Global Tuidang Center



Film Challenging China’s Organ Harvesting Premieres in U.K.


Jane Gray  |  Epoch Times

Miss World Canada Anastasia Lin stars in the thriller ‘The Bleeding Edge’

A still from the film “Bleeding Edge,” shows Chen Jing, played by Anastasia Lin, imprisoned in China for her belief in Falun Gong (Courtesy of Floating Cloud Productions)

LONDON—Chinese-born Canadian actress Anastasia Lin is high on China’s most-wanted list. After being crowned Miss World Canada in 2015, instead of pursuing a glamorous life as a beauty queen, she chose to speak out about the human rights abuses in her native country.

On Sept. 6, she was invited to Westminster for the British premiere of her new film, The Bleeding Edge, a narrative thriller depicting the horrors of China’s lucrative forced organ harvesting industry. The film was screened in the House of Commons not long after Prime Minister Theresa May travelled to the G-20 summit in Hangzhou, China.

The 26-year-old actress has chosen to star in films that shed light on human rights issues in the communist country, and because of this, American producers have told her that she is most likely “blacklisted” in Hollywood.

Yet the harrowing story portrayed in The Bleeding Edge, about the state-sanctioned harvesting and selling of organs from prisoners of conscience, is based on true accounts. The victims are Tibetan Buddhists, house Christians, Uighurs, and practitioners of Falun Gong.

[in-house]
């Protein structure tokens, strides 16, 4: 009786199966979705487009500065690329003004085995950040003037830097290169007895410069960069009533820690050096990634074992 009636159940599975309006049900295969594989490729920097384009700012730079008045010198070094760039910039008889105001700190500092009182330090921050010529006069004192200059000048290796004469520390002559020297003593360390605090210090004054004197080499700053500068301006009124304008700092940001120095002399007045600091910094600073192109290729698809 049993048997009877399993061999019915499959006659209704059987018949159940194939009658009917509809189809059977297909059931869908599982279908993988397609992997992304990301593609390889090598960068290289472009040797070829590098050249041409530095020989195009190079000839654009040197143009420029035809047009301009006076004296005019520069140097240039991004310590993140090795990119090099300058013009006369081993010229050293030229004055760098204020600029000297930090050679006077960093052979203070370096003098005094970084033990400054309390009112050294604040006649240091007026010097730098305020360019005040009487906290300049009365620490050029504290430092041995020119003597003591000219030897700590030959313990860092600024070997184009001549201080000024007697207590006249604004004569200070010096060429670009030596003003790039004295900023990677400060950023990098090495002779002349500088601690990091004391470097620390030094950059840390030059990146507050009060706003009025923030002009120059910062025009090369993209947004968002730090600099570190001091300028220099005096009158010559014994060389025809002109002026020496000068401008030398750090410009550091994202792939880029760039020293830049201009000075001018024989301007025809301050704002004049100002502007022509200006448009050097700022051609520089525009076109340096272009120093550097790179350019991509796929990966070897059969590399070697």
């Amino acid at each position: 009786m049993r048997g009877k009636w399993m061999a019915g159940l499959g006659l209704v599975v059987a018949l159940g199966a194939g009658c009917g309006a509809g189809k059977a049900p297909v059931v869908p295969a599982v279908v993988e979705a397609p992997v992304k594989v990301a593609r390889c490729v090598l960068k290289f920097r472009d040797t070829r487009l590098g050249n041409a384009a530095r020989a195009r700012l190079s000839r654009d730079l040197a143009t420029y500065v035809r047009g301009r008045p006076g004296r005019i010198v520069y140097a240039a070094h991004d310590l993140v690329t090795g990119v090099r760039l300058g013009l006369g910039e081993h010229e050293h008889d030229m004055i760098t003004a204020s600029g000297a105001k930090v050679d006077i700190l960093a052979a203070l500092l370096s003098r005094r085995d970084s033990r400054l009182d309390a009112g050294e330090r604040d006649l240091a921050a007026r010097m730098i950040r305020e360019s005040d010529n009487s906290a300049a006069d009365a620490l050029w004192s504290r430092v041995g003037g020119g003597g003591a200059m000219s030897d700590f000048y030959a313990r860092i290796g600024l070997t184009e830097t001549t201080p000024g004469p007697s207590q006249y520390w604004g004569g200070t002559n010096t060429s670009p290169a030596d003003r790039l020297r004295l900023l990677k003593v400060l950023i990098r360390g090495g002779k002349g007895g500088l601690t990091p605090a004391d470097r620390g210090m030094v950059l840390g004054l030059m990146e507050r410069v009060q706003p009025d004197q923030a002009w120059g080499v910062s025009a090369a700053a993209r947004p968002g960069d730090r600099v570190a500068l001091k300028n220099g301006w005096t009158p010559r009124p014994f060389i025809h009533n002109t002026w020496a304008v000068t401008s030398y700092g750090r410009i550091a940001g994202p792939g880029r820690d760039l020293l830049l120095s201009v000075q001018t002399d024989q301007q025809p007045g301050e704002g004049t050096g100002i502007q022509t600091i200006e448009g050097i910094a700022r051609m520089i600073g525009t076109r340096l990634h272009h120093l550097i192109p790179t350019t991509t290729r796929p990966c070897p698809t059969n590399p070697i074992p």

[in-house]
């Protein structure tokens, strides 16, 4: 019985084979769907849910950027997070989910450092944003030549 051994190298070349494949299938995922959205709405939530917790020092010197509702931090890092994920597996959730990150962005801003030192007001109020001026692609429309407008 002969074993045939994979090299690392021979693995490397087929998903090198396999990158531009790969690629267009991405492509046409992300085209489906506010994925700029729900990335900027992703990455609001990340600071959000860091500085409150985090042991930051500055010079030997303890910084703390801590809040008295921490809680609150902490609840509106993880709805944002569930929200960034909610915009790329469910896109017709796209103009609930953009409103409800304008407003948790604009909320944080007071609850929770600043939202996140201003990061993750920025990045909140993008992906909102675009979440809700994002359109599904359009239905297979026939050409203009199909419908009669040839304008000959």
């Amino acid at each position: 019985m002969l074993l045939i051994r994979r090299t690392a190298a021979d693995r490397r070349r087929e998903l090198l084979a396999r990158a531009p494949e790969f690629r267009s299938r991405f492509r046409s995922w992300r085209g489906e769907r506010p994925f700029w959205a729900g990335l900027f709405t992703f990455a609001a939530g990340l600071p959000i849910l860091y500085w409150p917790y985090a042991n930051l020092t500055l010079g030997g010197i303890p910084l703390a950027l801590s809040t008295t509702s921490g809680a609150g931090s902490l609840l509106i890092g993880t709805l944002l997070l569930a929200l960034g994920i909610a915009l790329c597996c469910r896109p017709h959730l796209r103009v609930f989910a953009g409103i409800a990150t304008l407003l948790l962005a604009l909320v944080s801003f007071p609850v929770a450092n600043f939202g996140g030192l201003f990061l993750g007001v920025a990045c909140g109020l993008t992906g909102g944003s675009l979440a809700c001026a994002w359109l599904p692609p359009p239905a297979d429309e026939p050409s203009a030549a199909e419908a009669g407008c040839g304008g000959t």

“I believe an organ is meant to be a gift from one human being to another. It can’t be given forcibly, because the person who is being given the organ also becomes the victim,” Lin said following the film screening.

With virtually no organ donation system in China, but an unusually high number of organ transplants, the disparity in numbers provoked researchers to look into the topic over a decade ago.

Ethan Gutmann, who has done extensive investigations on China’s illegal organ trade, found that the main source of illegally harvested organs is from practitioners of Falun Gong, a traditional Chinese spiritual practice that has been outlawed by Chinese authorities since 1999. It is thought that hundreds of thousands have become prisoners of conscience across China.

“Clearly the [Chinese] transplant system has grown in harmony with the incarceration of Falun Gong,” Gutmann said.

Gutmann’s most recent research found that organ transplants in China are exponentially higher than the country’s “official statistics” of 10,000 to 20,000 per year. The research, published as “Bloody Harvest/The Slaughter: An Update“, found that since 2000 there could have been an estimated 60,000 to 100,000 transplants taking place in China, per year.

Lin, who practises Falun Gong, is touched by the courage of those who are oppressed in China, but still hold true to their belief. “They are the courageous ones,” she said.

“It’s these people who have ended up in jail, not because they have done anything wrong but because of the system,” said Lin.

She hopes the film will raise awareness of the issue of forced organ harvesting in China and is urging the international community to take action.

Earlier this year, she testified at the UK Parliament about the persecution of religious minorities and the practice of forced organ harvesting. She has also previously testified at a US congressional hearing on religious persecution in China.

In June, the US Congress unanimously passed legislation condemning the harvesting of organs from Falun Gong practitioners in China, while the European Parliament passed legislation on stopping organ harvesting from prisoners of conscience in China this July.

The beauty queen was denied entry to compete in the Miss World Finals in 2015, which was held in Sanya, China, and was declared a persona non grata by Chinese authorities. But she’ll be representing Canada in the 2016 beauty pageants, which will be held in Washington DC later this year.

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